mineralization of chlorinated organic compounds was
achieved with no toxic intermediate build up in low
calatyst loading from the combination of
ultrasound/photocatalysis treatment system. The
beneficial effect of photocatalysis coupled with
ultrasonic irradiation could also be attributed to: (i)
the increased production of

OH by ultrasound, (ii) the

enhanced mass transfer of dye between the liquid
phase and the catalyst surface (Stock et al.,2000; Yuan
et al., 2009), (iii) the excitation of catalyst by
ultrasonically induced wavelength (<375 nm) i.e.
sonoluminescence and (iv) the constantly refreshed
catalyst surface due to acoustic micro-streaming
cleaning and sweeping, which allowd more active
catalyst sites to be available for dye degradation
(Kritikos et al.,2007).
As showed in Eqs (4) and (6), when an aqueous
solution was irradiated with ultrasound, hydrogen
peroxide would be produced. If ferrous ions were
added to this solution, they react with ultrasonically
generated H
, thus enhanced the production of

which could be readily used for dye degradation. The
pseudo first-order rate constant of dye by sono-Fenton
oxidation was three fold greater than that of its
sonolysis alone in the presence of Fe (II) in the
concentration range of 0.1 mM to 0.5 mM. The
increment was due to the formation of more

radical via Fenton reaction (Joseph et al. (2000). In
ultrasonic assisted Fenton process, the highest
decolorization efficiency of dye is achieved at pH 3
(Song et al., 2009). This process was pH dependent
when pH was below 3, hydrogen radicals could be
consumed by the scavenging effects of H
hydrogen peroxide would formed ozonium ion which
could enhanced the stability and reduced the reactivity
between hydrogen peroxide and ferrous ions (Sun et
al., 2007; Wang et al., 2008a). Another similar study
by Zhang et al. (2009) evaluated the decolorization of
C.I. Acid Orange 7 with the combination of
ultrasound and advanced Fenton process. The
decolorization fit the modified pseudo-first order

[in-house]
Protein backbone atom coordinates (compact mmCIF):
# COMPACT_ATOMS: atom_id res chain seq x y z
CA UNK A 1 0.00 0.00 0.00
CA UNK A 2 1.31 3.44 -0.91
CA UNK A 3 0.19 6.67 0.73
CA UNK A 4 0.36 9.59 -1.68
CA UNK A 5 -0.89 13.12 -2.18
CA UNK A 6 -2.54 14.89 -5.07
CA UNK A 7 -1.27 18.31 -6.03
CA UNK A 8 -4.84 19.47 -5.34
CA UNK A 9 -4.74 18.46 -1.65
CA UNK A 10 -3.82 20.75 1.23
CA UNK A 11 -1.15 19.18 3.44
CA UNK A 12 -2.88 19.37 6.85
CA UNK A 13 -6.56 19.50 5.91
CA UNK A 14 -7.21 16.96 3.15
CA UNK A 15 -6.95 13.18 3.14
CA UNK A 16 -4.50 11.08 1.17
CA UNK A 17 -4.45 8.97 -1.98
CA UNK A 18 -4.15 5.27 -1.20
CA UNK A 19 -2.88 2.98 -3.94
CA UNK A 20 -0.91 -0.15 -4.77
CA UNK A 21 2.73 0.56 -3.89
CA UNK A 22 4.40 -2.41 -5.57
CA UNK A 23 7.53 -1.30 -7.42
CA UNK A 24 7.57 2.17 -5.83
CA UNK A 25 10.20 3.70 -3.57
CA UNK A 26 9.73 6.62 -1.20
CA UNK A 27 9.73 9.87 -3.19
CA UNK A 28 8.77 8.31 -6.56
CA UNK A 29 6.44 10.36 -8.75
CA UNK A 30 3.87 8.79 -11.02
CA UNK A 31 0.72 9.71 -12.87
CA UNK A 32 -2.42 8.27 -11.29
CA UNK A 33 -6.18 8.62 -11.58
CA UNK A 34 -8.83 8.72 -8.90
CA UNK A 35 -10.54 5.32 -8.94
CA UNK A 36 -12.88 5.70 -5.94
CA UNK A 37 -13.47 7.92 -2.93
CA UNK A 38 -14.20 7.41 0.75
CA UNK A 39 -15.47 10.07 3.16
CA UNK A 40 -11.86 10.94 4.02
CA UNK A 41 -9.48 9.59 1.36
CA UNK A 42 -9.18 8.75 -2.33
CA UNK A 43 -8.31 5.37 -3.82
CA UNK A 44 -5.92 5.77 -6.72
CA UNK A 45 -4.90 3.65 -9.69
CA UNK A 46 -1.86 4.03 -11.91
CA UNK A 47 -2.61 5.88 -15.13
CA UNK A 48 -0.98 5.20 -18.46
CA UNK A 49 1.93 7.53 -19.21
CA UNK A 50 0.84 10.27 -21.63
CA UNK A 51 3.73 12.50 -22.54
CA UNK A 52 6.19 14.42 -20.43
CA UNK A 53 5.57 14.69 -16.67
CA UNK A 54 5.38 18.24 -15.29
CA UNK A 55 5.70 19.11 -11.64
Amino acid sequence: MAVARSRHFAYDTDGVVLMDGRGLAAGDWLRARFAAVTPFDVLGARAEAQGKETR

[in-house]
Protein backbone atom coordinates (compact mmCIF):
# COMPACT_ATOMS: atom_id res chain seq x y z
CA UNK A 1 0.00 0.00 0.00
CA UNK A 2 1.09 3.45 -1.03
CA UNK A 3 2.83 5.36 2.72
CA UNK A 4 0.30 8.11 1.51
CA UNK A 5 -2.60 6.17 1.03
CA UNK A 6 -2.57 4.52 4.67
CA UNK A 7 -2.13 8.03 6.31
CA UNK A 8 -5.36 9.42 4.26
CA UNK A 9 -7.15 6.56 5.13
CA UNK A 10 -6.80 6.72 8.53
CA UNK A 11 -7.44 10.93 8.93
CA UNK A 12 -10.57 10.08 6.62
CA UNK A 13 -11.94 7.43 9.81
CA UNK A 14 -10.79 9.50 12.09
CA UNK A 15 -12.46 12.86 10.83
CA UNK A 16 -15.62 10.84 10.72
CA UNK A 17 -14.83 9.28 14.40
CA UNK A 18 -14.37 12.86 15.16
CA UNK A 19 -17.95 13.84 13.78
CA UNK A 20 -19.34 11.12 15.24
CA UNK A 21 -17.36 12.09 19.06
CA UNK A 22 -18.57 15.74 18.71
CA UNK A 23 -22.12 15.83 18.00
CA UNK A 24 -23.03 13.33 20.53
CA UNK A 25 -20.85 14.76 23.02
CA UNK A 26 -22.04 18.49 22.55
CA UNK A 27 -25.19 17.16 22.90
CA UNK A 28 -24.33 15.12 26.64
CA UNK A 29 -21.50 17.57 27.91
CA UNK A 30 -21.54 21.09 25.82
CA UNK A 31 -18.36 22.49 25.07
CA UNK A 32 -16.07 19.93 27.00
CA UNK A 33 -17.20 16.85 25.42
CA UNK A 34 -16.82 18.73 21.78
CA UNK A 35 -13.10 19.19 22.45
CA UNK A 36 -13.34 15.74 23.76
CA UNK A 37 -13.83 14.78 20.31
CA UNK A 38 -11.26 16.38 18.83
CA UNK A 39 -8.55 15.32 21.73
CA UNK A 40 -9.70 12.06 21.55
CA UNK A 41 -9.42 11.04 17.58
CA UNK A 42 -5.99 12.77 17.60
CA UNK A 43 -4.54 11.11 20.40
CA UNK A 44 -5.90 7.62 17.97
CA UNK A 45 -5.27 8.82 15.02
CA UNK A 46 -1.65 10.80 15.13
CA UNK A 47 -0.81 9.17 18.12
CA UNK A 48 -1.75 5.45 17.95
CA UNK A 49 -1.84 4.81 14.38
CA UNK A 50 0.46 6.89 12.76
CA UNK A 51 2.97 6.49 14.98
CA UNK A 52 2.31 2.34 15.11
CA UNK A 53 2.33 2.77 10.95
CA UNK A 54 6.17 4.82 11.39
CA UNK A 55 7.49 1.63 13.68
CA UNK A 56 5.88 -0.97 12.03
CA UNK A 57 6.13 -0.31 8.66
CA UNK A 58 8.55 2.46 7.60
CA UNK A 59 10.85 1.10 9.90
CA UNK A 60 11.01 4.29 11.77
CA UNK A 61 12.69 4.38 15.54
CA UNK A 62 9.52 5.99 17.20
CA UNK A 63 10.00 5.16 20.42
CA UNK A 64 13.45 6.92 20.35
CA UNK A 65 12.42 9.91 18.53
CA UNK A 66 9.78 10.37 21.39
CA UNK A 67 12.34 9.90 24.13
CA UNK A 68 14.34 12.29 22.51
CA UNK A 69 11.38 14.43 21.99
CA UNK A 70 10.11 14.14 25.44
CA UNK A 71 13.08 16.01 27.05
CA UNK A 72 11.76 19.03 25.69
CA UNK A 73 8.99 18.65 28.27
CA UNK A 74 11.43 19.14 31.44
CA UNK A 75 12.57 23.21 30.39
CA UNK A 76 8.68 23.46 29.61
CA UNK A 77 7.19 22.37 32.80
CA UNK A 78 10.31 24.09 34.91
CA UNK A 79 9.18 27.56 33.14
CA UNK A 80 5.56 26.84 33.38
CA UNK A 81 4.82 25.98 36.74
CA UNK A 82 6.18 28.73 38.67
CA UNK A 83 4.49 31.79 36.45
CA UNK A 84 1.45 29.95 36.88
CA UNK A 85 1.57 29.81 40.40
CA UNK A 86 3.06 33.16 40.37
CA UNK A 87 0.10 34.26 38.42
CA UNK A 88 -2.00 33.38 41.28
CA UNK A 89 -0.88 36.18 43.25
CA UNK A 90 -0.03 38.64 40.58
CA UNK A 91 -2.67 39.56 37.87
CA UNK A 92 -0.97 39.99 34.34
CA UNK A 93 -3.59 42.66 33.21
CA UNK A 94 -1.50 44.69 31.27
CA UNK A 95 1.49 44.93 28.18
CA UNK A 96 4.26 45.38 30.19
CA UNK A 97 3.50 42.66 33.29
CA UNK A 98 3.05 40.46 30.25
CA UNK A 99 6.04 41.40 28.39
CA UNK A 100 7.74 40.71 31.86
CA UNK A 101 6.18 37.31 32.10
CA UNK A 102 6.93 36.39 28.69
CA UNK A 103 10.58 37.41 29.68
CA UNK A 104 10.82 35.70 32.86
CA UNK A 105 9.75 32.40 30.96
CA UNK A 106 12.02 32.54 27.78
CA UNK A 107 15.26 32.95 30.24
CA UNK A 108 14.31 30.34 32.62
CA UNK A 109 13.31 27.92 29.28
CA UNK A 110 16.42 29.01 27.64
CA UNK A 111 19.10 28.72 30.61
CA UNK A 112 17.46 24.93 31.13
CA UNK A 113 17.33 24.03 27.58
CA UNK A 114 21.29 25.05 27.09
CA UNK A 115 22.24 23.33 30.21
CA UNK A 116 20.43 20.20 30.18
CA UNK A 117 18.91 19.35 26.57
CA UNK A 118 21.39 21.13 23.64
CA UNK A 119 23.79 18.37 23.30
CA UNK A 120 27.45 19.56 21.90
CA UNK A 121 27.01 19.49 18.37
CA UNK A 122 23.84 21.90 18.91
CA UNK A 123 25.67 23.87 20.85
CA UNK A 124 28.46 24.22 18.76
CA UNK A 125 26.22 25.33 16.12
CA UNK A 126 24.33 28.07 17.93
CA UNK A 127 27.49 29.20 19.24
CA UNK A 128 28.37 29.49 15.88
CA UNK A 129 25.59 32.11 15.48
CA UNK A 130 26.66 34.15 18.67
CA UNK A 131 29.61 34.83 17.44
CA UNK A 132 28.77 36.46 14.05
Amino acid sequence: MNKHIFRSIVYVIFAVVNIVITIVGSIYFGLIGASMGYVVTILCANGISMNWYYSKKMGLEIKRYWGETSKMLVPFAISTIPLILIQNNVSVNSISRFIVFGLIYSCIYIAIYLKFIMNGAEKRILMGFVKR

kinetic model where the decolorization rate increased
with hydrogen peroxide concentration and power
density but decreased with the increased of initial pH
Wastewater Engineering: Advanced Wastewater Treatment Systems
Chapter 2: Wastewater Treatment by Physical-Chemical Technologies
From the studies can concluded that the
combination of ultrasound with relevant treatment
were more economically attractive than the use of
ultrasound alone for aromatic pollutants treatment.


In sonochemical treatment the electrical energy was
basically converted to vibration via a transducer
(Price, 1992). Depending upon the application or the
reaction to be achieved, one can choose different
generators and design appropriate transducers as
required (Ashokkumar and Grieser, 1999).
In general there were four types of laboratory
ultrasonic equipments that were widely used namely,
i) whistle, ii) bath, iii) probe (horn) and iv) cup-horn
system (Mason and Lorimer, 1988). The whistle
reactors were primarily applicable for emulsification,
polymerization and phase transfer reactions.
Ultrasonic bath system was the low intensity load
system with a power density of 12 W/cm2 (Mason
and Lorimer, 1988). The main advantages of bath
system were simplicity and economy. While the
disadvantages were the limitation in temperature
control and ultrasonic intensity control. The ultrasonic
probe system was a high intensity system with better
temperature control. However, horn configuration
became a major limiting factor when dealing with